Because these fourth amendment violations alone require reversal of the defendants' convictions we need not address whether the seizure of the revolvers in their checked baggage was improper, either as a fruit of these antecedent violations or because the baggage was imported by the government into the jurisdiction where the search warrant was obtained. The judgment of conviction is REVERSED.

VANCE, Circuit Judge, dissenting:


I agree with the district court that the officers had probable cause to believe that Manikowski had falsely identified himself in violation of the Georgia statute. It follows that the ensuing arrest and search of Manikowski were legal.


When approached in the Atlanta airport, Manikowski and Brown informed the officers that their names were Campbell and DelRay, the false names under which they were traveling. Although they were enroute from West Palm Beach, Florida to Los Angeles, California they claimed not to have any identification whatever. Manikowski consented to examination of papers taken from his tote-bag including a hotel receipt that showed his real name. He appeared very nervous with his hands trembling and his breathing rapid. He had paid for his ticket in cash but claimed that he did not have a wallet. He was clearly lying because the shape of his wallet was apparent in his right rear pocket.


Manikowski did not refuse to produce identification. If he had the case would be different. He falsely claimed to be unable to produce identification. To my mind the facts clearly provided the officers with probable cause as found.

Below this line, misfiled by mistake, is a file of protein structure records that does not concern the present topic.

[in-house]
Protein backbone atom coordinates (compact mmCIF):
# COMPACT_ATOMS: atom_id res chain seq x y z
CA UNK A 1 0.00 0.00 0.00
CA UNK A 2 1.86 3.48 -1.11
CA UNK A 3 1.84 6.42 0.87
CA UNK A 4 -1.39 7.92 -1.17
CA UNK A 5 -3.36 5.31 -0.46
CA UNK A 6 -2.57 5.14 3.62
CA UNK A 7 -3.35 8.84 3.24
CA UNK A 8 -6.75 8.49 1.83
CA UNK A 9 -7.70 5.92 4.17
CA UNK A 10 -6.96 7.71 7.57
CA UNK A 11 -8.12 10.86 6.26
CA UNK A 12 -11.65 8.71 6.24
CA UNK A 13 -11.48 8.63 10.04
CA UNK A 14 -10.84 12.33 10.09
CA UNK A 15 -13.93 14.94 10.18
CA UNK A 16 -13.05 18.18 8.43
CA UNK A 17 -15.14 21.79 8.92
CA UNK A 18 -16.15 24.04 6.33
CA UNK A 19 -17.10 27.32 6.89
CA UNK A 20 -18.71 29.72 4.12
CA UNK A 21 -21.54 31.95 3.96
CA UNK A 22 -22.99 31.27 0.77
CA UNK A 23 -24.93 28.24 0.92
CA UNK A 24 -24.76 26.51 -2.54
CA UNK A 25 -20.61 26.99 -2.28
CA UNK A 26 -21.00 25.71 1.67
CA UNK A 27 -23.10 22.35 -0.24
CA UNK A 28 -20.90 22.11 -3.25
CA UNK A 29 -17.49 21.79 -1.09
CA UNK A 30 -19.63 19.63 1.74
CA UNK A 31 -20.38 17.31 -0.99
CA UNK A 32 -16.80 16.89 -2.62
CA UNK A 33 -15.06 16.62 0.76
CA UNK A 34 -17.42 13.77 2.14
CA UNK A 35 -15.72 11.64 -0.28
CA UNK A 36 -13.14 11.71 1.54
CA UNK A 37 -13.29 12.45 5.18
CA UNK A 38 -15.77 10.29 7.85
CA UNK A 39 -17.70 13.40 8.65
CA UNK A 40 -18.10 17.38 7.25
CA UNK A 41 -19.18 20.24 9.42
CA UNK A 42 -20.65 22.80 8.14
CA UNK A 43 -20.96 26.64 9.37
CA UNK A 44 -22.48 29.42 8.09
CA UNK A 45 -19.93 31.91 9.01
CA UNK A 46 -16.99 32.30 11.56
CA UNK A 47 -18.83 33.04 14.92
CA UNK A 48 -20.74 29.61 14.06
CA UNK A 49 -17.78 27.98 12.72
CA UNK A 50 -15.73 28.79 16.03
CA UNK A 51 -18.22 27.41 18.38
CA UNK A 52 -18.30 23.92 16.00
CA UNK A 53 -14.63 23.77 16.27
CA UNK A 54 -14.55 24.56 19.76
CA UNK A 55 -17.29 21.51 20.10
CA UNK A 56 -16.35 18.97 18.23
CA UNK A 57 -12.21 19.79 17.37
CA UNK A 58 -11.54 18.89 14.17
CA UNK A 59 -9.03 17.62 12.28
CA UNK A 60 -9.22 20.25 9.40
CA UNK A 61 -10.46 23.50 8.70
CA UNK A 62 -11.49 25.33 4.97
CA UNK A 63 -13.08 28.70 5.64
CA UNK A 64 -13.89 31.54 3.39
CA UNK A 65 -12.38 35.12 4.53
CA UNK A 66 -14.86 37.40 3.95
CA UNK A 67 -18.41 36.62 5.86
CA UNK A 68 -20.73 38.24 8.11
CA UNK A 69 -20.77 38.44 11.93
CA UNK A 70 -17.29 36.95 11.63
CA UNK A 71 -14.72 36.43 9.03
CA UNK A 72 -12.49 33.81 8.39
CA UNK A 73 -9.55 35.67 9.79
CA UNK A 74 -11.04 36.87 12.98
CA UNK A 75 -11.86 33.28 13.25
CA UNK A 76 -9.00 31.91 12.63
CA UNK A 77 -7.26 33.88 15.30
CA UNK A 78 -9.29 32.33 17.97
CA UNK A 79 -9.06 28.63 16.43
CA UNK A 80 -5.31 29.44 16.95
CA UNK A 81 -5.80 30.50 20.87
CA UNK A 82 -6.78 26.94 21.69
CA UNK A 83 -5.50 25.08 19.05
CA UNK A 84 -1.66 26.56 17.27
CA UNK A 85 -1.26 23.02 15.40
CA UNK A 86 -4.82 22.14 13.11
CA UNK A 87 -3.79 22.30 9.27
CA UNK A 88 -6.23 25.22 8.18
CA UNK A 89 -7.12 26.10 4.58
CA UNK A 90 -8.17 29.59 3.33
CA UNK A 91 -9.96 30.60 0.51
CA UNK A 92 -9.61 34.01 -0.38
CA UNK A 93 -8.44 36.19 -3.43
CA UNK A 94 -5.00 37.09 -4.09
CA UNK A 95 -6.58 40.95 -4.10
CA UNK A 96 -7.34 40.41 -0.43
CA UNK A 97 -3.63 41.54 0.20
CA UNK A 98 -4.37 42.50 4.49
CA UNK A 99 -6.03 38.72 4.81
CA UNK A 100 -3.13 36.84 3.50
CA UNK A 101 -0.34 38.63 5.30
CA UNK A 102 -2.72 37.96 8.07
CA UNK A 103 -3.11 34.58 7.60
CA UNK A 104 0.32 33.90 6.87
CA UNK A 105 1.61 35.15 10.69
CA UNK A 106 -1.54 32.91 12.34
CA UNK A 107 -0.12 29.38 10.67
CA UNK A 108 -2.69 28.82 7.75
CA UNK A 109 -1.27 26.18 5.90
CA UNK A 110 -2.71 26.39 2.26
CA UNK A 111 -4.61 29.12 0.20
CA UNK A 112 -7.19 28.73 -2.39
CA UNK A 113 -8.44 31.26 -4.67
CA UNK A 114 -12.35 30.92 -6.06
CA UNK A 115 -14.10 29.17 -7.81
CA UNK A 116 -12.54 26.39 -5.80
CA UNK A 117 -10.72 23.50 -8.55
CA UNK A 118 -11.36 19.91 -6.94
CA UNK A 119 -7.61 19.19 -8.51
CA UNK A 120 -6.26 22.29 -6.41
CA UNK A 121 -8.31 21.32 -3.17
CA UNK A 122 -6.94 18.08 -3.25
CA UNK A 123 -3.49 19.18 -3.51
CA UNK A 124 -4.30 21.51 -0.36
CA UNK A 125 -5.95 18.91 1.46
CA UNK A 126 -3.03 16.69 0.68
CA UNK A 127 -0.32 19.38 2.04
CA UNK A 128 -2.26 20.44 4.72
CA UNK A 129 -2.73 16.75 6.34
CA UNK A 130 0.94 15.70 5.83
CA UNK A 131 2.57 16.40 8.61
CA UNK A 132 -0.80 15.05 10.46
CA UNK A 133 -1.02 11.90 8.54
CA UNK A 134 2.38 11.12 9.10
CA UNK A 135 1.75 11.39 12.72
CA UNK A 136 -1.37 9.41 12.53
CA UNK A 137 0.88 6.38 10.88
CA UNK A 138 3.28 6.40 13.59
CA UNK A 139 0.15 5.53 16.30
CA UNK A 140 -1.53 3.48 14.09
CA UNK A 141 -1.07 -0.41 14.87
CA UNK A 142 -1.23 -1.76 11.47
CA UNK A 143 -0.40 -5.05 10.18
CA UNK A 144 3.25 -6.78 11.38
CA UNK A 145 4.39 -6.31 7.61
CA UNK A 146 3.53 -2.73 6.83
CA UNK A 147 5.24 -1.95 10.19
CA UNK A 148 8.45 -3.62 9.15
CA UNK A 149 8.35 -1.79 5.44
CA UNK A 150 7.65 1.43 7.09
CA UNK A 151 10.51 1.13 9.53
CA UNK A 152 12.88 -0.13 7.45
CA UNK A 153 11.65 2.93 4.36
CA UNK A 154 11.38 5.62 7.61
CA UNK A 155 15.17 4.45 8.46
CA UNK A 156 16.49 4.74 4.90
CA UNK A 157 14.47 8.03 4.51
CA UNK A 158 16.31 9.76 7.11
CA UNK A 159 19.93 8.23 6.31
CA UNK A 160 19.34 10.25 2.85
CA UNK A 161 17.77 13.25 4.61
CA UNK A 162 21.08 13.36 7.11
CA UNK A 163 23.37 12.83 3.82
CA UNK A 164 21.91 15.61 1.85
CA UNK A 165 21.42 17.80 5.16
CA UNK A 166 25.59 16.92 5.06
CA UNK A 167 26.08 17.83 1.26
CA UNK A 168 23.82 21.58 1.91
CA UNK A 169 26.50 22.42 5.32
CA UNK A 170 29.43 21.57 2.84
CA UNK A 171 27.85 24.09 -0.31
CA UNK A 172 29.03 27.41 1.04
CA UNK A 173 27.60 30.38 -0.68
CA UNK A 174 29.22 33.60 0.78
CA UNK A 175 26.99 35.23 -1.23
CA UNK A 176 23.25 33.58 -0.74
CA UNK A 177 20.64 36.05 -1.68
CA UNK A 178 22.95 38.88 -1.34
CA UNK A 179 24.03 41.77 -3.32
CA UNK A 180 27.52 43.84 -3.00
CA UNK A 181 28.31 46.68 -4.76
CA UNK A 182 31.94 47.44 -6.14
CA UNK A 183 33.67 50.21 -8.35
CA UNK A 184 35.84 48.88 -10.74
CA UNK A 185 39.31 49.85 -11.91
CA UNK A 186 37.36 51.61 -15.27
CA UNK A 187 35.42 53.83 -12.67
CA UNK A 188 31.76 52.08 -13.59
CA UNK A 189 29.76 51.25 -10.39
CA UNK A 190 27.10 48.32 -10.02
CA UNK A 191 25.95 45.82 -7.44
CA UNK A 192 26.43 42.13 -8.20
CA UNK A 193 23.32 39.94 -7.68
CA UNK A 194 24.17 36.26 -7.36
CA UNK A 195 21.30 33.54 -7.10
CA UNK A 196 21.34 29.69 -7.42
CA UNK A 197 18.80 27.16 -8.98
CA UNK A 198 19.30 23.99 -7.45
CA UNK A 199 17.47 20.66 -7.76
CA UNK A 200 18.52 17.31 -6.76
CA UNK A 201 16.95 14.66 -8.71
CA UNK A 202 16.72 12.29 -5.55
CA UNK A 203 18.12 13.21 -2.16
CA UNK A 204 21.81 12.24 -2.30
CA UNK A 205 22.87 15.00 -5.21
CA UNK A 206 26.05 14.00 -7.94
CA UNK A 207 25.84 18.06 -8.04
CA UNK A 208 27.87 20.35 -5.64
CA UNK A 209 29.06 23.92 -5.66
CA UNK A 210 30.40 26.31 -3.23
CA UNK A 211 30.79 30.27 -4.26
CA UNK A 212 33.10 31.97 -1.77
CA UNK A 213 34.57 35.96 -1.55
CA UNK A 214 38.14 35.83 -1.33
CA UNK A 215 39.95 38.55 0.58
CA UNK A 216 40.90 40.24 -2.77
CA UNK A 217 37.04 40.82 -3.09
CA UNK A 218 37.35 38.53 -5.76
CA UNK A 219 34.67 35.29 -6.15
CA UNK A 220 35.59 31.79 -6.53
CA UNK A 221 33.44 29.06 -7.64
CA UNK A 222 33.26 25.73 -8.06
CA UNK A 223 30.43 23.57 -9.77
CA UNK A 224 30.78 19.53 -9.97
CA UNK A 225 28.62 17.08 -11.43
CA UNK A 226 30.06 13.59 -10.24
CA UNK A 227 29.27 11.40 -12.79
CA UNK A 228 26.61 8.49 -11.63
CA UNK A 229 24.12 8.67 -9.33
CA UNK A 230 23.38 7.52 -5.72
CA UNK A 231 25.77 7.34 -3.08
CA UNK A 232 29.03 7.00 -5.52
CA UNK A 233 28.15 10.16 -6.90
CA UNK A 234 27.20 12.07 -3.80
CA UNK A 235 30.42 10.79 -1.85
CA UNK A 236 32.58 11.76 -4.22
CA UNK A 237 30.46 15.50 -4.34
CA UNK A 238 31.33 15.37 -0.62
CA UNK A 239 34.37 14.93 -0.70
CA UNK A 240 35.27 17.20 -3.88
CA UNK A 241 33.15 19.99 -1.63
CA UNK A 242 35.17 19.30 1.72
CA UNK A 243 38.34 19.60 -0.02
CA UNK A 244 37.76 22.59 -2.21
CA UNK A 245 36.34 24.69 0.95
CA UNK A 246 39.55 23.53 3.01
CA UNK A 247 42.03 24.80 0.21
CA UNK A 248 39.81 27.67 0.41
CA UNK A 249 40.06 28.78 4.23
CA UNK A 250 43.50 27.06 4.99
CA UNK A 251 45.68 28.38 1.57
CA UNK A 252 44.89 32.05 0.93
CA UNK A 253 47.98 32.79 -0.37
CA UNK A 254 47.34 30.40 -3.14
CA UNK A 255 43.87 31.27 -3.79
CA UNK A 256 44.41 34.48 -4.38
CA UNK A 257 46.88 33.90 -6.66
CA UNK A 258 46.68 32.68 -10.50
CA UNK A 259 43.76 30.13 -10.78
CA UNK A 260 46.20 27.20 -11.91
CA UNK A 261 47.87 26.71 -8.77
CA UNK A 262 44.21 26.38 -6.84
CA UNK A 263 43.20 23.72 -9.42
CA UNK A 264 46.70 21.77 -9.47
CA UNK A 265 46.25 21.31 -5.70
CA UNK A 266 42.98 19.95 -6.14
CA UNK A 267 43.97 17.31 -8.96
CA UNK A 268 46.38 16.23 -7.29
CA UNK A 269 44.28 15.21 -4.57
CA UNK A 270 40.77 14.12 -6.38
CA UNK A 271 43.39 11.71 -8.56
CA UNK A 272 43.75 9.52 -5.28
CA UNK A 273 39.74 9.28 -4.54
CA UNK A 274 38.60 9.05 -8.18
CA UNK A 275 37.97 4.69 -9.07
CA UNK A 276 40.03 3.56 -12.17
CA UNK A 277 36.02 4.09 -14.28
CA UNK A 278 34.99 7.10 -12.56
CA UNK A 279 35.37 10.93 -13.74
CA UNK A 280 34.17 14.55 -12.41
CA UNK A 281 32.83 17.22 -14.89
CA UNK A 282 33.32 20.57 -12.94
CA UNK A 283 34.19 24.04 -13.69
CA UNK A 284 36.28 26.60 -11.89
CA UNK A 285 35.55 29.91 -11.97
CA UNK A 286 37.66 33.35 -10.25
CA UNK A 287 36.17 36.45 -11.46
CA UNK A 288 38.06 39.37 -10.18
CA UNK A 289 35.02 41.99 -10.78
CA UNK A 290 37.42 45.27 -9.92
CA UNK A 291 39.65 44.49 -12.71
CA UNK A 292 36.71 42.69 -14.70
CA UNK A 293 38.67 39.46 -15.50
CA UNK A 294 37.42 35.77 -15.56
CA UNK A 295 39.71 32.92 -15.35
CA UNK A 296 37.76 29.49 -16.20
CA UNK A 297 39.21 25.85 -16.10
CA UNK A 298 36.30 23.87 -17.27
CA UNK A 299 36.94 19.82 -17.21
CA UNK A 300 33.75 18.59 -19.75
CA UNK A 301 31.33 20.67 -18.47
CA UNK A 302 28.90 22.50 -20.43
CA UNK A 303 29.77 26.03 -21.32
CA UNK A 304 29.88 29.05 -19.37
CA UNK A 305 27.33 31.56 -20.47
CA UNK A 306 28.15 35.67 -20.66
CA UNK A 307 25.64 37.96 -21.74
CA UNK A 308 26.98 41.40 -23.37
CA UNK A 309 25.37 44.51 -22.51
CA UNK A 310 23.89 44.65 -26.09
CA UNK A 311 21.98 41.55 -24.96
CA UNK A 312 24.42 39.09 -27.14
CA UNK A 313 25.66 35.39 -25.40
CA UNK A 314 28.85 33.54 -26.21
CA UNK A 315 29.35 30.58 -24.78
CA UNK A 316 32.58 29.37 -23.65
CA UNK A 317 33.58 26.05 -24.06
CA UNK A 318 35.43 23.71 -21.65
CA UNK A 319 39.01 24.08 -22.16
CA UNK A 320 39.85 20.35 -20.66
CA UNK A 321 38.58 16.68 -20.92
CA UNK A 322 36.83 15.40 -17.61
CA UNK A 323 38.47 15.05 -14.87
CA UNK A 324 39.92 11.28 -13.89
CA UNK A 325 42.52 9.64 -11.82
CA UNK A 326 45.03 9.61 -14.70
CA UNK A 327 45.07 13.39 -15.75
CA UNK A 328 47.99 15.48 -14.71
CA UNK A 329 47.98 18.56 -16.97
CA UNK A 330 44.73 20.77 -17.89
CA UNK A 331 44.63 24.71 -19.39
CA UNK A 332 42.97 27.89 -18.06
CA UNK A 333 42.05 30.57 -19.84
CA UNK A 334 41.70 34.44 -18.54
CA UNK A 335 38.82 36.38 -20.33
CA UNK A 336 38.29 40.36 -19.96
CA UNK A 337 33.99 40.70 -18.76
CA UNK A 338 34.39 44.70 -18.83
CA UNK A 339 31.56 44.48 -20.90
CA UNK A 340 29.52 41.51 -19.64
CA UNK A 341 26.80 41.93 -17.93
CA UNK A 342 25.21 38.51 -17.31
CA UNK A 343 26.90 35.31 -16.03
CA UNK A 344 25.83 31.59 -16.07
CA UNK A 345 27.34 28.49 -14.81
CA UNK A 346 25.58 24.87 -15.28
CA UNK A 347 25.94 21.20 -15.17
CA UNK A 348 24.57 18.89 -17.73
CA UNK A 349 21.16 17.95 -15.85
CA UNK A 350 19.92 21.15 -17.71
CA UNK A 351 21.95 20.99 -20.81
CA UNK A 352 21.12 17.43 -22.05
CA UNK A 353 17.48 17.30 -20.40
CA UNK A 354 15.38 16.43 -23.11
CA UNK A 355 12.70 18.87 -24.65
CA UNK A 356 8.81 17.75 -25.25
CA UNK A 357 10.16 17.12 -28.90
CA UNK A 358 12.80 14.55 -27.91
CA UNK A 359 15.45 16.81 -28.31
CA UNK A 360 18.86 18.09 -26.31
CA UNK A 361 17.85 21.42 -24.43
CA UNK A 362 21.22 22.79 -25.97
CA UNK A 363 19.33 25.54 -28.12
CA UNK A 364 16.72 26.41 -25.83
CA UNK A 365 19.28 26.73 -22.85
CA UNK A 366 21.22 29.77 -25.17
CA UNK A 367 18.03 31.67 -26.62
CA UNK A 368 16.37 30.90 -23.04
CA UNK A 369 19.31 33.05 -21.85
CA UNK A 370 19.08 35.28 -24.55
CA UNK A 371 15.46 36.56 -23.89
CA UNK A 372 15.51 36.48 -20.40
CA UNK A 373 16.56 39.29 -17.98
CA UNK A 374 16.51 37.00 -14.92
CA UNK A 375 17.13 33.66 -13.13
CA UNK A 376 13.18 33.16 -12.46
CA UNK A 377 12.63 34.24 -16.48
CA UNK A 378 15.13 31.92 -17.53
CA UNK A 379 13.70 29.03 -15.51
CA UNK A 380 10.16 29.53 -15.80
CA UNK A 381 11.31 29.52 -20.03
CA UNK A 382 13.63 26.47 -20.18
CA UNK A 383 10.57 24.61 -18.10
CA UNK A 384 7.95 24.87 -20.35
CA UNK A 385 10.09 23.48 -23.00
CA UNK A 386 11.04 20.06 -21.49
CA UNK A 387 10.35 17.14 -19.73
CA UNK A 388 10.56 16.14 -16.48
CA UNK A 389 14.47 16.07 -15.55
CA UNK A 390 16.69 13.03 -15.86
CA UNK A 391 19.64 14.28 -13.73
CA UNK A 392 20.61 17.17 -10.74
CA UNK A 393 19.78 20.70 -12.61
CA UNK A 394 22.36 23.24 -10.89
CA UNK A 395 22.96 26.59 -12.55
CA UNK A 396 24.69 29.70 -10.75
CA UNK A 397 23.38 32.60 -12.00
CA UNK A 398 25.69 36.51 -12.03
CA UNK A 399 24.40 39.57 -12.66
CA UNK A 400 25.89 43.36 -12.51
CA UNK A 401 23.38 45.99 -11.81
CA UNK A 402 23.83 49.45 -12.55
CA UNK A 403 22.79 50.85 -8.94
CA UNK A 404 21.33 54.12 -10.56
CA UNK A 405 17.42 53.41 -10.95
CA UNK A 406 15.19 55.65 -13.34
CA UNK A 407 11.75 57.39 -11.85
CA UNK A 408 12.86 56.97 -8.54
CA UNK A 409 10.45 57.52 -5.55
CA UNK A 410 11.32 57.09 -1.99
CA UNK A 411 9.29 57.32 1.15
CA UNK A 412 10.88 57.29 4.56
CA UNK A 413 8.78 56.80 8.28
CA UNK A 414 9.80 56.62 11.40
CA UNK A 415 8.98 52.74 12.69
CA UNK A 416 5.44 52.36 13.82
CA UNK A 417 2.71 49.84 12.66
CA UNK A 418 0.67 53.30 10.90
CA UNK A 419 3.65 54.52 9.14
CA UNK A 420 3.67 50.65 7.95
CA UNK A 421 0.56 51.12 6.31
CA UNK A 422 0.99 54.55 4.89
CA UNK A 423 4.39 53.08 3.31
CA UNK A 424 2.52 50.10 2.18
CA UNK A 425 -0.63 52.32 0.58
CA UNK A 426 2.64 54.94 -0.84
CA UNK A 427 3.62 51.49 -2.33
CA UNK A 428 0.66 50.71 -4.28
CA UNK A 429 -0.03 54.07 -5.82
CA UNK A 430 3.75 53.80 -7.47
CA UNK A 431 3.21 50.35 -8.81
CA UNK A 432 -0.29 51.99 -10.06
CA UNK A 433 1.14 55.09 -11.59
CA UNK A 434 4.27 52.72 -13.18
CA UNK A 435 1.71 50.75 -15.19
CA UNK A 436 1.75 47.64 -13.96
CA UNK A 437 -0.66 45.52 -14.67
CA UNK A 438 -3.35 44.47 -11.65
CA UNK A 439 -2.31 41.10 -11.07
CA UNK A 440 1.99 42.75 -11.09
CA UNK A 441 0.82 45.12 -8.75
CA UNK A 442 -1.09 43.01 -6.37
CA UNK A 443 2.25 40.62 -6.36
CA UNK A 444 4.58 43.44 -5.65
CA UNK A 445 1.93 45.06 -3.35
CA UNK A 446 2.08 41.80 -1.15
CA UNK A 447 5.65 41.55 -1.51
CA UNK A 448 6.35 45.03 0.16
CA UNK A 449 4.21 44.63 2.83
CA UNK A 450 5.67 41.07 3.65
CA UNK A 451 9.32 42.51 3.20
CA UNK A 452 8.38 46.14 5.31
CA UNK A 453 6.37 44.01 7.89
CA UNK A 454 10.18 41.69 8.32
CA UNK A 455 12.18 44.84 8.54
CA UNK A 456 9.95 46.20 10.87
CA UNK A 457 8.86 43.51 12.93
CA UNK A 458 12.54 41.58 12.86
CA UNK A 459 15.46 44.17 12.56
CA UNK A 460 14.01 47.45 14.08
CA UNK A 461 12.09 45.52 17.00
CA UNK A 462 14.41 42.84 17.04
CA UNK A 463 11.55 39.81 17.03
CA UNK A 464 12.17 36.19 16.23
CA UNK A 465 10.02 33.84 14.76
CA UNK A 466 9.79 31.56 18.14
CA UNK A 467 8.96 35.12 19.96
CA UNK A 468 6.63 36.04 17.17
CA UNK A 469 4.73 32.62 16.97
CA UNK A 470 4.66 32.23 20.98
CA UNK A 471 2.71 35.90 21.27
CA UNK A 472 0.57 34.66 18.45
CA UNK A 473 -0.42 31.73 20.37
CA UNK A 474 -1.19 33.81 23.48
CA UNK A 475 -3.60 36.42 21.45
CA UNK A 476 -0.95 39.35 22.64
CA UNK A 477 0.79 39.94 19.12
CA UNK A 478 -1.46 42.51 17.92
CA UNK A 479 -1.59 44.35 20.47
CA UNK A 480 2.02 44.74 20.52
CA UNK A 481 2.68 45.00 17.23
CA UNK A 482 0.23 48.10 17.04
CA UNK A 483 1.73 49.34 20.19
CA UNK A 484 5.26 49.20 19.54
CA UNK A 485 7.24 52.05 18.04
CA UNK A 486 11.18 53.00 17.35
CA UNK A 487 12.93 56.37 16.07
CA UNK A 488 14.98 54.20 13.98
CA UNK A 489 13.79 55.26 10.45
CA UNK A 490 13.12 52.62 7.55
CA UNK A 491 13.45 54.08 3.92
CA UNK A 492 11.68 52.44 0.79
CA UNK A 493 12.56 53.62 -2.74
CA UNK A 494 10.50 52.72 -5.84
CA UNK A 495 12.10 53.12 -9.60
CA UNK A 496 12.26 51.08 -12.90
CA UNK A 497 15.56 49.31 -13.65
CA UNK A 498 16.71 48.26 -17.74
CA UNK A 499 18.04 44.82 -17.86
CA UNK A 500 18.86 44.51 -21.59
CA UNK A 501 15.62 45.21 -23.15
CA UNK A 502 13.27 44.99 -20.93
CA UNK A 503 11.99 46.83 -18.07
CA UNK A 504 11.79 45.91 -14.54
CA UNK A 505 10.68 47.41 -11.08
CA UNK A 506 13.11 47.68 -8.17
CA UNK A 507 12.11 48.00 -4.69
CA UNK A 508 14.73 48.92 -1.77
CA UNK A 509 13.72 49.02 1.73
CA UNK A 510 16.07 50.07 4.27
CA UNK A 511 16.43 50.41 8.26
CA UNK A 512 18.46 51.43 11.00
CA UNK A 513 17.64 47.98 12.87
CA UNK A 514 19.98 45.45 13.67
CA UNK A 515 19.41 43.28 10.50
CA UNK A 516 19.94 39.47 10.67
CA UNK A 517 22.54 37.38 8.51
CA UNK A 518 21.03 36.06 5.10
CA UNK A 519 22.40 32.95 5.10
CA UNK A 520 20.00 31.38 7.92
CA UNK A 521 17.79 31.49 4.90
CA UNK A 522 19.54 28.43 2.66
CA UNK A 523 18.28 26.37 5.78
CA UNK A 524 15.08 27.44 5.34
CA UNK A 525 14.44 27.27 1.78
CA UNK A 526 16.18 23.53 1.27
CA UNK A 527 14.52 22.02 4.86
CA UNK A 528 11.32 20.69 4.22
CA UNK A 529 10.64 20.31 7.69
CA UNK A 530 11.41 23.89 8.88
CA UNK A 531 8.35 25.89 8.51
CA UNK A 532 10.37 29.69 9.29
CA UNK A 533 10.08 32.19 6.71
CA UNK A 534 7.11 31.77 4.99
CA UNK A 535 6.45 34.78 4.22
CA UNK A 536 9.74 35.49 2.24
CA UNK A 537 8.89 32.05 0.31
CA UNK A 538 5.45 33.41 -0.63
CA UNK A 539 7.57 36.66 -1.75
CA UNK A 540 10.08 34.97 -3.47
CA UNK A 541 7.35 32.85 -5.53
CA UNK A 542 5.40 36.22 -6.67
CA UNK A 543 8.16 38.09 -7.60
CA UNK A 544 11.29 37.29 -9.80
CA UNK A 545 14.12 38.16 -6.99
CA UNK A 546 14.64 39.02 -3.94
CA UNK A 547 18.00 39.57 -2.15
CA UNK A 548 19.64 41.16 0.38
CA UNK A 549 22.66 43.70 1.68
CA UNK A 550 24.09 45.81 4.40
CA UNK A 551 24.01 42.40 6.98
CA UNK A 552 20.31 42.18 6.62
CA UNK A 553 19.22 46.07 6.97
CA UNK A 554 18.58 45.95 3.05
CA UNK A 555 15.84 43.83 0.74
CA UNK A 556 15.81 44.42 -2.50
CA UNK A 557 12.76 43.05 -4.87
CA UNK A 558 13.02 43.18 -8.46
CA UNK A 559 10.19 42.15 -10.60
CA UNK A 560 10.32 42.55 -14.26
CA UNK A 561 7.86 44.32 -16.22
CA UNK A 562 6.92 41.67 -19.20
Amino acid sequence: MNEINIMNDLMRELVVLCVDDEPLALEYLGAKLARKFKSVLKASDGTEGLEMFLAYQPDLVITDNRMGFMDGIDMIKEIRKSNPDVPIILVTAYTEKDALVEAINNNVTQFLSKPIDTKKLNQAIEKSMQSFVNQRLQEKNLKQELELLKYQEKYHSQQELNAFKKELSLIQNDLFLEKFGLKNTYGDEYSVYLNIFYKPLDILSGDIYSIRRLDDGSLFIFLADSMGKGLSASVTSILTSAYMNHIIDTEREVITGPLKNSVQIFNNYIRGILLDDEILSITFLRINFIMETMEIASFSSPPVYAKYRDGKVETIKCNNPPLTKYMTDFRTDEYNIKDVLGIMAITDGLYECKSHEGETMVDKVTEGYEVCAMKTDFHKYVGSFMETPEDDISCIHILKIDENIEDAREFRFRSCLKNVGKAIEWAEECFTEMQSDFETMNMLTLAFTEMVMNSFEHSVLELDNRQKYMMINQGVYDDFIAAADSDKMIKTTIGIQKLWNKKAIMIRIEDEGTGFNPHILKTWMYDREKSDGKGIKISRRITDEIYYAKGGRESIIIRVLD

I also disagree most strenuously with the majority's innovative analysis concerning the violation of Brown's fourth amendment rights. The authorities cited by the majority simply cannot, I submit, be read to support Brown's claimed expectation of privacy in Manikowski's person.


I would affirm the convictions.


Honorable Luther M. Swygert, U.S. Circuit Judge for the Seventh Circuit, sitting by designation


The Supreme Court has assumed that dog-sniff tests are highly reliable. United States v. Place, --- U.S. ----, 103 S.Ct. 2637, 2644-45, 77 L.Ed.2d 110 (1983); see also Florida v. Royer, --- U.S. ----, 103 S.Ct. 1319, 1328 n. 10, 75 L.Ed.2d 229 (1983). The result of the test in this case should perhaps give us pause before making that assumption


See Ga.Code Sec. 26-2506:

A person who gives a false name or address to a law enforcement officer in the lawful discharge of his official duties with the intent of misleading the officer as to his identity is guilty of a misdemeanor.

In their pretrial motions the defendants sought to exclude the evidence discovered as a result of the purported arrest under this statute, on the ground that Agent Markonni was not a local peace officer entitled to enforce the statute. The magistrate acknowledged that federal officers are not law enforcement or peace officers for state statutory purposes, relying on United States v. Carter, 523 F.2d 476, 478 (8th Cir.1975), and United States v. Chapman, 420 F.2d 925, 926 (5th Cir.1969), but sua sponte took judicial notice, based on other cases in this circuit, see United States v. Ehlebracht, 693 F.2d 333, 337 & n. 5 (5th Cir. Unit B 1982); United States v. Pulvano, 629 F.2d 1151, 1155 (5th Cir.1980), that Agent Markonni had been deputized as a local officer. The defendants objected, seeking a hearing on the factual issue whether the deputization extended to Clayton County, the location of the new airport, in addition to Fulton County, where Markonni had formerly worked. We need not resolve this dispute because of our disposition of the other claims.